That is actually a very good idea. So far I have only used Behaviour Trees in engines with tools for the Behaviour Trees. Implementing such a system on my own shouldn't take as long as trying something new that I am unfamiliar with.
    21. masskonfuzion

      How to react when people say my game looks like shit?

      Does your game run at 240 FPS at 8k resolution? No? Then it's crap.. I'm kidding. I'm echoing the sentiment that game development is hard work, and it often goes unrecognized or under-appreciated. Your game looks like a solid work in progress. Keep at it!
    22. https://kotaku.com/in-the-wake-of-arenanet-firings-game-studios-rethink-t-1827591298 I think we need to solve this with better web GUIs, similar to >format c: -> Are You really sure [Y/N]?: "!@##@!!!!" -> [Submit Reply] -> "Please wait one hour and click Submit again..." -> Captcha -> [Finally Submit] This is hard to deal with. Many people really want sharp graphics. They do not perceive the fact of realtime CG being too sharp as a problem - they want it this way. They are only happy when my eyes start to bleed. An option would be to offer a sharpening filter (operating after AA and any blur). Kane and Lynch 2 did this well and even i loved it, and it also made the graphics super realistic (looks like filmed with real camera). This is underused in games i think. Maybe all the people that can never get enough sharpness and texture resolution would be happy with this too.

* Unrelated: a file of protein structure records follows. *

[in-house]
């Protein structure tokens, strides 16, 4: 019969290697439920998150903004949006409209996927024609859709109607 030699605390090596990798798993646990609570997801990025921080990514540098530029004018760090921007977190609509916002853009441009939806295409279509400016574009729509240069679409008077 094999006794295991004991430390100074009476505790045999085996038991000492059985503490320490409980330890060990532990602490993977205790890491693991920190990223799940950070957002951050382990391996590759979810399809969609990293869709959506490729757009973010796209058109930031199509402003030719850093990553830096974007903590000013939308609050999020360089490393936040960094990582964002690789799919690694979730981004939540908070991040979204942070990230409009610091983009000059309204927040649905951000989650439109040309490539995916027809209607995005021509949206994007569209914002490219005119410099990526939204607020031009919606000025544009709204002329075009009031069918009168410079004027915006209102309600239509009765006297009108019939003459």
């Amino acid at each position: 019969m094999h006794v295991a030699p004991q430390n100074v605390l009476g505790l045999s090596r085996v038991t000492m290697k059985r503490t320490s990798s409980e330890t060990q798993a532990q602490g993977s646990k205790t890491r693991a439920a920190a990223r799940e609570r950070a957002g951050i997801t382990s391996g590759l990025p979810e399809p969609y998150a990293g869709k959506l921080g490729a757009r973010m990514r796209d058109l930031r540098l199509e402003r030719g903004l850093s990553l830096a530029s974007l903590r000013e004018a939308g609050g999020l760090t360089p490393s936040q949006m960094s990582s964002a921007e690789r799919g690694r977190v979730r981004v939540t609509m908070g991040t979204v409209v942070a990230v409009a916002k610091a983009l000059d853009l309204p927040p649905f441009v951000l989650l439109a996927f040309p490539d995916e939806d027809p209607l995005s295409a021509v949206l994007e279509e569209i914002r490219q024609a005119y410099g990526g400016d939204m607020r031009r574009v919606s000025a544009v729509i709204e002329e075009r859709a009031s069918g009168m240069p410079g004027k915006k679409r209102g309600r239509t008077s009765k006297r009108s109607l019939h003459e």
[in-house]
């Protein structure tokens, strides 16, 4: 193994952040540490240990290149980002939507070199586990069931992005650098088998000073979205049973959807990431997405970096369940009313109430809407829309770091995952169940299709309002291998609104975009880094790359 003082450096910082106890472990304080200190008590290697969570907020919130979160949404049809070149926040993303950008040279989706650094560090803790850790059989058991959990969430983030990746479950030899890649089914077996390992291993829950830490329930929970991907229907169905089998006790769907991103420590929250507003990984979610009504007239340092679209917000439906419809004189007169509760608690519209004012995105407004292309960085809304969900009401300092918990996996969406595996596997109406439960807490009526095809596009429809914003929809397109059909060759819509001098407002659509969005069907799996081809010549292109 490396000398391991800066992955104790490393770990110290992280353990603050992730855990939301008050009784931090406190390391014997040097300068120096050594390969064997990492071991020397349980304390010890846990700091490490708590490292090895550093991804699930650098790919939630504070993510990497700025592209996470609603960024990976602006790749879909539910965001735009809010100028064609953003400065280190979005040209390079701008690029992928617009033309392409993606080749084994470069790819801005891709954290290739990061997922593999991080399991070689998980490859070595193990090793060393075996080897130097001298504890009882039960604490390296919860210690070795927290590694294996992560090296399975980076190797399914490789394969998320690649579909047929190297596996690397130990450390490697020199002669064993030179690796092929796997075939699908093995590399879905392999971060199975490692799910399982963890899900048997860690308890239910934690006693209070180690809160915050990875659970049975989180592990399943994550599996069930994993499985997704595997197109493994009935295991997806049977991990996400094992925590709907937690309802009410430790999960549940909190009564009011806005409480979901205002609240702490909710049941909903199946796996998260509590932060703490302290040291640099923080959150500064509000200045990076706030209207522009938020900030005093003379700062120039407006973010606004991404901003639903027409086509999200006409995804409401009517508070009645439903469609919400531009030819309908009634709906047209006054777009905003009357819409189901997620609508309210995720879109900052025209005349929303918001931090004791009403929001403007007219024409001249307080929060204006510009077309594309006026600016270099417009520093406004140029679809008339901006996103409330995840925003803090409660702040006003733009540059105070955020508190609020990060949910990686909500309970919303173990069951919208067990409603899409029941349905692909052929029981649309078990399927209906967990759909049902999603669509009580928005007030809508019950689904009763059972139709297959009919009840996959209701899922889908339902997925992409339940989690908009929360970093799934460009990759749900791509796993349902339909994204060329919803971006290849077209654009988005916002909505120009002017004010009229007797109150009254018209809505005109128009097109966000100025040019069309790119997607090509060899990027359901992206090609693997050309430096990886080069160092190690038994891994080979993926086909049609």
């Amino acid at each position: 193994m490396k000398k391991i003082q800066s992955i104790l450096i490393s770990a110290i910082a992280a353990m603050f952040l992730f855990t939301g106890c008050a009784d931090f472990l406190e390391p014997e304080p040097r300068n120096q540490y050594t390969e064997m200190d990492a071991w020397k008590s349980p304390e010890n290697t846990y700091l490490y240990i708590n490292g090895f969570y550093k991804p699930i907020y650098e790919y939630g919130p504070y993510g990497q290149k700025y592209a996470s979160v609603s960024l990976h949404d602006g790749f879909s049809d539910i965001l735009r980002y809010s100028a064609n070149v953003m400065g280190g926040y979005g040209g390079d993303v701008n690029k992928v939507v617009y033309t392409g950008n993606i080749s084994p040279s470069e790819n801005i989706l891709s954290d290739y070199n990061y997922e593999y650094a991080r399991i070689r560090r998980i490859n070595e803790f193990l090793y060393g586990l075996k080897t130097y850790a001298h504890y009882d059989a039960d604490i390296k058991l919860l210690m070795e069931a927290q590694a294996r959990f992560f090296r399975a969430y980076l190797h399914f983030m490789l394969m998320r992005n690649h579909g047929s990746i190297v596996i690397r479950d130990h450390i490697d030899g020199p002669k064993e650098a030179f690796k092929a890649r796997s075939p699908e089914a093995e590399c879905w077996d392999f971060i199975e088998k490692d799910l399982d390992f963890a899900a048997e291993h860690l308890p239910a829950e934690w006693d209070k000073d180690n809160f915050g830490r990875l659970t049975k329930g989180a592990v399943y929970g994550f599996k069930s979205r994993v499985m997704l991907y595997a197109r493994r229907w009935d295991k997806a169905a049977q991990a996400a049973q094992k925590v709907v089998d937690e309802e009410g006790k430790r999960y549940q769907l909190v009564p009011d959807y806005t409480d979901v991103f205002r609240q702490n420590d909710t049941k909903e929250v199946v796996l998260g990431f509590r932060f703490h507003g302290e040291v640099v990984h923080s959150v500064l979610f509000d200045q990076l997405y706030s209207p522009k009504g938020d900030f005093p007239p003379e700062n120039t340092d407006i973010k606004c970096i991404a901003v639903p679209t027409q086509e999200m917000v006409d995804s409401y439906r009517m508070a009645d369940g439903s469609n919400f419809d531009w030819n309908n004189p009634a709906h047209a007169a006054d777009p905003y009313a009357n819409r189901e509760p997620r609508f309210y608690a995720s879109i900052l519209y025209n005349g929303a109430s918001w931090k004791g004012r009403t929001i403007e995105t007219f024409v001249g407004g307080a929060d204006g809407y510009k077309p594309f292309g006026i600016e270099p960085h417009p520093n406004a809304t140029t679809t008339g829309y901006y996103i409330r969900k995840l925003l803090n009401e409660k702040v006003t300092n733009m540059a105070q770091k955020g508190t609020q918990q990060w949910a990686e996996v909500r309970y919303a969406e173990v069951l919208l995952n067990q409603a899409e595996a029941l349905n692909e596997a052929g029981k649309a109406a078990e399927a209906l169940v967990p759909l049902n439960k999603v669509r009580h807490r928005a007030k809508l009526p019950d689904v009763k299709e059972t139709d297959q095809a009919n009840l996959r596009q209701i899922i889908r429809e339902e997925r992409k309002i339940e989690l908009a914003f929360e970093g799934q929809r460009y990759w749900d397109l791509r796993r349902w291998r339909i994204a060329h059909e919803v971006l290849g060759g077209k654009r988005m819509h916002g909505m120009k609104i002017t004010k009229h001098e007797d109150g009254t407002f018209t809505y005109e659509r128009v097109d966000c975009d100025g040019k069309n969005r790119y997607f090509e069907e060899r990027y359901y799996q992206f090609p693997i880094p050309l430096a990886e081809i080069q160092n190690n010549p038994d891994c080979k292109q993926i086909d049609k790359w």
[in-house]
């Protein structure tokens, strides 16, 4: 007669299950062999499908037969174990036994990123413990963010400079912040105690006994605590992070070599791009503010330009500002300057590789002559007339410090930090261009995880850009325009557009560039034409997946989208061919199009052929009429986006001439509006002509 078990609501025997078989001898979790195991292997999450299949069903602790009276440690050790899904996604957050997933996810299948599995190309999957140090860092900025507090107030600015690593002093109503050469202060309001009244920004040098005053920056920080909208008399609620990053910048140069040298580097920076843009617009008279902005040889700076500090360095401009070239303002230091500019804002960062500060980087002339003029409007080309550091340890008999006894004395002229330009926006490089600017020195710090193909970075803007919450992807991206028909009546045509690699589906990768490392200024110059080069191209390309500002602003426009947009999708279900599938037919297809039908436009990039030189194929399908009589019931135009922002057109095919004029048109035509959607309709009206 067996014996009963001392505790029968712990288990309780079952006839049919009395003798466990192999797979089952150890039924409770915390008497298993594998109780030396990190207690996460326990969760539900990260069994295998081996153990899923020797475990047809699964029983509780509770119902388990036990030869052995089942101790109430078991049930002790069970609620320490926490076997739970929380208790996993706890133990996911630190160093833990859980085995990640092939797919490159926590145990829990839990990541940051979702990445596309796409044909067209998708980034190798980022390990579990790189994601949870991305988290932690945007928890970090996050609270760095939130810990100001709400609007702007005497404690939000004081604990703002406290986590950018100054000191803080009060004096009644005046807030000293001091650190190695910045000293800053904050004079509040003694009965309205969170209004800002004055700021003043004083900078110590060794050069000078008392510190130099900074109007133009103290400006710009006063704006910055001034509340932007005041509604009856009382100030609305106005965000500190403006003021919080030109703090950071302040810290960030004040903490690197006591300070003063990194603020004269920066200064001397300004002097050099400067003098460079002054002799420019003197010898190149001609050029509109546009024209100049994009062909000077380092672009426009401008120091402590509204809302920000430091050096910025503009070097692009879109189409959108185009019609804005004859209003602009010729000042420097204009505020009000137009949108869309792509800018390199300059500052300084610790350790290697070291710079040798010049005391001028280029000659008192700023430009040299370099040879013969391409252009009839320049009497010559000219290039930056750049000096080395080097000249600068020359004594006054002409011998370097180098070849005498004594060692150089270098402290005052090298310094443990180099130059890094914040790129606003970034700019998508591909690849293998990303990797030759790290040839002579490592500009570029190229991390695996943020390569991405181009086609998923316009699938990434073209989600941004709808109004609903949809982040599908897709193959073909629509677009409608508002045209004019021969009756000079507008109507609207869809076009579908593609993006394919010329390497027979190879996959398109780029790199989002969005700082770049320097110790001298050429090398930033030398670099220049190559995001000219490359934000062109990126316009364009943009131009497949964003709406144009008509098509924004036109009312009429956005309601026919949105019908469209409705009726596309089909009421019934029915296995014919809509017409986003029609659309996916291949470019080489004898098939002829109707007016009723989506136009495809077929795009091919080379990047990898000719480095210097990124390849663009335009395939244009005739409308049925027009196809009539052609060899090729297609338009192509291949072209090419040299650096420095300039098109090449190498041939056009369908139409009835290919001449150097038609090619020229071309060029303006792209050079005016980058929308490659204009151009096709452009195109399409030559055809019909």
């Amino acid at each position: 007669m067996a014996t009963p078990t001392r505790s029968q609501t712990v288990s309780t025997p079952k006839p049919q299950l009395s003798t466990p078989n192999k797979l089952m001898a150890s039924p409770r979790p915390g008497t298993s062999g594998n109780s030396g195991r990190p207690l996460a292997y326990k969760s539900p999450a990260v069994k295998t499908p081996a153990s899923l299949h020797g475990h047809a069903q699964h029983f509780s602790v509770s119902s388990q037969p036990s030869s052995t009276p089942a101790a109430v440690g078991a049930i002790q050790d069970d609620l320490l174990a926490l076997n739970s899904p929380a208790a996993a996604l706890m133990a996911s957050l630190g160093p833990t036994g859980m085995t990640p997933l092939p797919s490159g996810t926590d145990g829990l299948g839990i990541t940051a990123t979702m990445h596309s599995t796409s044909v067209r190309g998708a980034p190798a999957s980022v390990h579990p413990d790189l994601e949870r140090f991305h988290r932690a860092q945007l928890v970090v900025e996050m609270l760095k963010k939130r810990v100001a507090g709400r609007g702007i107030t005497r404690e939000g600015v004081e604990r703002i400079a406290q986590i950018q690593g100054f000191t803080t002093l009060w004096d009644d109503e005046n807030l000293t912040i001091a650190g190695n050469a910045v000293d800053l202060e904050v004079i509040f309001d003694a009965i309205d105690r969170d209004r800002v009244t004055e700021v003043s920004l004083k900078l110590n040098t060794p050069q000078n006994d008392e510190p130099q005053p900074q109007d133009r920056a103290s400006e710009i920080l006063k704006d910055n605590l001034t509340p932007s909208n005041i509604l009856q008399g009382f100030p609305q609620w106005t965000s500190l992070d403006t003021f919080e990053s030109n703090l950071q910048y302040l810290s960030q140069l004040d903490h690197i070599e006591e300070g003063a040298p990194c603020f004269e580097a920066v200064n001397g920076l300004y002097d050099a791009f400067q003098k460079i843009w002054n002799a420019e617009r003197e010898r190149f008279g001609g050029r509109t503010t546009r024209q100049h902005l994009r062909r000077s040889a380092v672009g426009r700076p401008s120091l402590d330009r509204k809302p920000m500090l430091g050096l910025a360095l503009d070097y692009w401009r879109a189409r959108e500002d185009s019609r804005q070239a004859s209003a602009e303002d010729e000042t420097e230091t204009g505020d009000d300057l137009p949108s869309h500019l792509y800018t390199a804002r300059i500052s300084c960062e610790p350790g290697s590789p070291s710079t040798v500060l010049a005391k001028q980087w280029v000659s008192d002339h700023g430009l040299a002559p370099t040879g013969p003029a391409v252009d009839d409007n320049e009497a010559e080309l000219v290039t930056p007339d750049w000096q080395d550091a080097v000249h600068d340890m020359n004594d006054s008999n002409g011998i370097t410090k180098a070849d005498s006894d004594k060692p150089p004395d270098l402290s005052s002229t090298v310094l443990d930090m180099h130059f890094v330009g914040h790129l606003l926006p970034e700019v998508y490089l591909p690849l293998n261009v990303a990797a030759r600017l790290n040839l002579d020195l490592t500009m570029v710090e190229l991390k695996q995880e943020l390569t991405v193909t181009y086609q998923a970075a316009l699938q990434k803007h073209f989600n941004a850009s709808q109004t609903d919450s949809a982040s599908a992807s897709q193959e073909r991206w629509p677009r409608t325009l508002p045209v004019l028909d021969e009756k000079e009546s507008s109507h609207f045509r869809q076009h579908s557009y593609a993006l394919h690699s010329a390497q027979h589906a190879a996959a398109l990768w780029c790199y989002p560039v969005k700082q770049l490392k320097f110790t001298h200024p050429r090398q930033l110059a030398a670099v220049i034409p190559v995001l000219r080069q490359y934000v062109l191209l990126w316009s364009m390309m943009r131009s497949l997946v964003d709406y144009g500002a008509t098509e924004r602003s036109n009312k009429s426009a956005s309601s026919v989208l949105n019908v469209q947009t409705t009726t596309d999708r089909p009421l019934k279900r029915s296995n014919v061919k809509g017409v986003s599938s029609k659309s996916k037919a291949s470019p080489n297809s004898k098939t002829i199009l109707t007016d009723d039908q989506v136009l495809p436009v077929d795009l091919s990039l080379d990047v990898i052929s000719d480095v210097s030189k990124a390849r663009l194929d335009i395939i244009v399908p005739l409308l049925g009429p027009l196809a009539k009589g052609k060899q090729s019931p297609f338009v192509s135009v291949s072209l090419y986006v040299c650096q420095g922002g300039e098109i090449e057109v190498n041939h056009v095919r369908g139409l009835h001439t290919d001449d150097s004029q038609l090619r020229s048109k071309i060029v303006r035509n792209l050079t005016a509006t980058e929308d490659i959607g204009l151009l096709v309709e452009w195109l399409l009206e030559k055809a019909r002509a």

23. Scouting Ninja

      AR Infused board game

      One place where AR boardgames could thrive is in the party games market. Werewolf https://www.playwerewolf.co/rules/ actually has a mobile version (Not AR). A lot of the people I know have it on there phones for game nights. It has a huge amount of downloads on the app store. It is simple but one of those things to do when you are with friends, family or just bored of the normal games on board game night. I bet if your AR boardgame is marketed as a party game, easy and convenient to play anywhere a person hangs out with friends; you could build a decent player base around it.